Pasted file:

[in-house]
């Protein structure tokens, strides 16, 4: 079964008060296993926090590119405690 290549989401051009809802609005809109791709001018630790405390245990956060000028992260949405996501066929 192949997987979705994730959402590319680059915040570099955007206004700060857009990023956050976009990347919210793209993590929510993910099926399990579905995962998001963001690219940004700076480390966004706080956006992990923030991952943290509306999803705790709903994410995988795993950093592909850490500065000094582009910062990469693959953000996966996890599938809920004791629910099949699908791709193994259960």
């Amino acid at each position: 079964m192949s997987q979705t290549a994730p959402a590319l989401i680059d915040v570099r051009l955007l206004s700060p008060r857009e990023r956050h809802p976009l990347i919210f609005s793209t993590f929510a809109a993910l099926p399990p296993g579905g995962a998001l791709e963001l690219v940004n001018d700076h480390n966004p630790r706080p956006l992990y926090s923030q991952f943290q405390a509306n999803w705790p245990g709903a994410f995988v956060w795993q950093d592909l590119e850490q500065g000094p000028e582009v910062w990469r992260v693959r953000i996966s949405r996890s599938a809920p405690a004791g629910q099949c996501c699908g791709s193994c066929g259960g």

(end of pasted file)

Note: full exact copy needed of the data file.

[in-house]
């Protein structure tokens, strides 16, 4: 079964008060296993926090590119405690 290549989401051009809802609005809109791709001018630790405390245990956060000028992260949405996501066929 192949997987979705994730959402590319680059915040570099955007206004700060857009990023956050976009990347919210793209993590929510993910099926399990579905995962998001963001690219940004700076480390966004706080956006992990923030991952943290509306999803705790709903994410995988795993950093592909850490500065000094582009910062990469693959953000996966996890599938809920004791629910099949699908791709193994259960």
């Amino acid at each position: 079964m192949s997987q979705t290549a994730p959402a590319l989401i680059d915040v570099r051009l955007l206004s700060p008060r857009e990023r956050h809802p976009l990347i919210f609005s793209t993590f929510a809109a993910l099926p399990p296993g579905g995962a998001l791709e963001l690219v940004n001018d700076h480390n966004p630790r706080p956006l992990y926090s923030q991952f943290q405390a509306n999803w705790p245990g709903a994410f995988v956060w795993q950093d592909l590119e850490q500065g000094p000028e582009v910062w990469r992260v693959r953000i996966s949405r996890s599938a809920p405690a004791g629910q099949c996501c699908g791709s193994c066929g259960g």